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Canadians rely on a diverse range of medical devices to diagnose, prevent, or treat a disease, disability, or physical condition. Products such as dialysis equipment, pacemakers, and baby incubators have improved or saved the lives of many. Other medical devices such as medical gloves, syringes, X-ray equipment, and surgical lasers are indispensable to today's health care practitioners.
Health Canada, through its Health Products and Food Branch (HPFB), is responsible for medical devices in Canada. HPFB monitors and evaluates the safety, efficacy and quality of diagnostic and therapeutic medical devices, so that consumers and health care professionals can use them with confidence.
Recent advances in technology and health research are contributing to the rapid development of new medical devices. HPFB works to balance the risks associated with any new health science innovation with the benefits that medical devices can provide to Canadians.
All medical devices in Canada are subject to the Food and Drugs Act and its regulations.
Medical devices are categorized into four classes based on the level of risk associated with their use. Class I devices present the lowest potential risk (e.g. thermometers) and Class IV devices present the greatest potential risk (e.g. pacemakers). Class II, III, and IV devices receive increasingly rigorous reviews, and must be licensed before being sold in Canada. Class I devices do not require licenses, but manufacturers must ensure that devices are designed and manufactured to be safe, as required by the Medical Devices Regulations.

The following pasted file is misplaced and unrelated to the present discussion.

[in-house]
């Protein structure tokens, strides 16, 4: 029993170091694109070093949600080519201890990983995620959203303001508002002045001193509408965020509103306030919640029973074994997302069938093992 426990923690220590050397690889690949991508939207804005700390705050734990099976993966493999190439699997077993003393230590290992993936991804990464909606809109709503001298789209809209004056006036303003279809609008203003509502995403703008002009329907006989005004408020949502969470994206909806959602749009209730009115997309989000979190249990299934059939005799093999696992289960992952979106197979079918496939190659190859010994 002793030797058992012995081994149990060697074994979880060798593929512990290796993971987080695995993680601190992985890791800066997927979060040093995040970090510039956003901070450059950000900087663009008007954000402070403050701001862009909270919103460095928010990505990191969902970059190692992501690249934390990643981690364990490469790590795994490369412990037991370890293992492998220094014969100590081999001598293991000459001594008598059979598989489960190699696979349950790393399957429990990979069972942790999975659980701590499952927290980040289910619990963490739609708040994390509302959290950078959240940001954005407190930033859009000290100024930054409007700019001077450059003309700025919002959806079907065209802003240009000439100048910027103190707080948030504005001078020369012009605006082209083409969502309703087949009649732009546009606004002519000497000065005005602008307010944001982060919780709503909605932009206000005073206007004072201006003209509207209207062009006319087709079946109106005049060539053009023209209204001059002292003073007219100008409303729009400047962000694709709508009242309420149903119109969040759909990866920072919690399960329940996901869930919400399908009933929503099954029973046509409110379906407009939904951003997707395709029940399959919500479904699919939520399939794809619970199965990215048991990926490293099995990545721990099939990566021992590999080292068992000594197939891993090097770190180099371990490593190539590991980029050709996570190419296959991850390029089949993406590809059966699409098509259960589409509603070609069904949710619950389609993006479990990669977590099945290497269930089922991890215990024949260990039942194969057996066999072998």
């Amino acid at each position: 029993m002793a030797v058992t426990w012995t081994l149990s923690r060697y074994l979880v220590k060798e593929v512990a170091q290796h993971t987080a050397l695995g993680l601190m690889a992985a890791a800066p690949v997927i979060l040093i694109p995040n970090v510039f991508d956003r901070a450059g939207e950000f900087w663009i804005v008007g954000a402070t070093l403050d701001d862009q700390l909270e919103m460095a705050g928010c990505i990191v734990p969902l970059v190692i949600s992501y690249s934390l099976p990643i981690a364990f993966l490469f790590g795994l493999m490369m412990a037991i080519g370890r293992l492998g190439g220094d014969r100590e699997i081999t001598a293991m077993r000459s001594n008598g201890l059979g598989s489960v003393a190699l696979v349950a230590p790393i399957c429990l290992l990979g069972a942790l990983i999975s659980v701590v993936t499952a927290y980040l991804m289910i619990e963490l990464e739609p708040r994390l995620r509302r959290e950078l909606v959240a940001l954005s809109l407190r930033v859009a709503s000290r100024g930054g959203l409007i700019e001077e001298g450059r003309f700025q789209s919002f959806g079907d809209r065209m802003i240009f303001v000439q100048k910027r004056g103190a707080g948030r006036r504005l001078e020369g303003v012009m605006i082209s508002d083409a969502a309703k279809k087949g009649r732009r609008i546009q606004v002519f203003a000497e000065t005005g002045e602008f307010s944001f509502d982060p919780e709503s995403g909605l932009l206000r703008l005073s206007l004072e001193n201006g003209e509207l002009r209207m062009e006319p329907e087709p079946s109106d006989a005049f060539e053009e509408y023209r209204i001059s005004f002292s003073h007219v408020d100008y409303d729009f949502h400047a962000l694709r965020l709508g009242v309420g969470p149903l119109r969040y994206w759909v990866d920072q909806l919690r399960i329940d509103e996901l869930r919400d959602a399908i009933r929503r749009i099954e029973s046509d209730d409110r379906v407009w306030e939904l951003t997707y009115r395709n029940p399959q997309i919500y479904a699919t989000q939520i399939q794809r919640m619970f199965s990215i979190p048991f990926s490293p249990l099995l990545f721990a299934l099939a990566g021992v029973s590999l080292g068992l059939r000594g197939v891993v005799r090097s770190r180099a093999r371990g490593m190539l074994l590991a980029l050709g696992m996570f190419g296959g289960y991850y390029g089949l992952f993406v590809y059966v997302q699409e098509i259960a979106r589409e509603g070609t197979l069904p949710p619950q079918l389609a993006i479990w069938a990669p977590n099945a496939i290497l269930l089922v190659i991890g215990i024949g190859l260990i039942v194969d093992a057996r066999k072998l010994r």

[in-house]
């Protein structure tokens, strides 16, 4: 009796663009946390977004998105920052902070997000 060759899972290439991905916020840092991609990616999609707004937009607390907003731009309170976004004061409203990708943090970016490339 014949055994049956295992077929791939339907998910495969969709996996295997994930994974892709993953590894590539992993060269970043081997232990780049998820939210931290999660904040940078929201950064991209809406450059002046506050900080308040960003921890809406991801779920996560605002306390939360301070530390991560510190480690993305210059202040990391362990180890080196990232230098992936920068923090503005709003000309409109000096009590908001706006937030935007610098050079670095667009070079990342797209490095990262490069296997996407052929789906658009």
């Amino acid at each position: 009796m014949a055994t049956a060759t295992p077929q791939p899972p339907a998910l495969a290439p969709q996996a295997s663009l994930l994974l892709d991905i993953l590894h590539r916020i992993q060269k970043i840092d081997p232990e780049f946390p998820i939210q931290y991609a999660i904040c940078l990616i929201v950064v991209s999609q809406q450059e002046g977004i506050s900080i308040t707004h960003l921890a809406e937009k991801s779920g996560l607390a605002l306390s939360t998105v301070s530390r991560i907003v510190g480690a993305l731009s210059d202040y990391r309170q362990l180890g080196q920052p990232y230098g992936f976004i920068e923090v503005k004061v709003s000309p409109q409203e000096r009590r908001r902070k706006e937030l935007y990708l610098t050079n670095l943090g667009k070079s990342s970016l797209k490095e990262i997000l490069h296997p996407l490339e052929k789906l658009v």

The Special Access Programme (SAP) allows health care professionals to gain access to medical devices that have not yet been approved for sale in Canada. Special access can be requested for emergency use or if conventional therapies have failed, are unavailable or are unsuitable to treat a patient. The authorization permits the importation or sale of unlicensed medical devices and Class III and IV custom-made medical devices.
Class III and IV medical devices, whether they are manufactured in Canada or abroad, are carefully reviewed before being authorized for sale in Canada. The Medical Devices Bureau, part of the Therapeutic Products Directorate in HPFB, does this work.
The Medical Devices Bureau also works closely with the HPFB Inspectorate to monitor approved medical devices for compliance with Canadian medical devices regulations and Health Canada guidelines, after they become available on the Canadian market. If a medical device's safety or its effectiveness comes into question, the manufacturer may be required to recall or refit the device. If necessary, the Bureau will suspend a product's license.
Health Canada's priority is the continued health and safety of Canadians. Through its ongoing efforts, Canadians can have full confidence in the medical devices they have come to depend on.
Health Products and Food Branch
250 Lanark Avenue
Graham Spry Building
Address Locator: 2005A
Ottawa ON K1A 0K9
Web site: www.healthcanada.gc.ca/hpfb
Therapeutic Products Directorate
Medical Devices Bureau
2934 Baseline Road, Tower B
Ottawa ON K1A 0K9
Web site: www.healthcanada.gc.ca/medicaldevices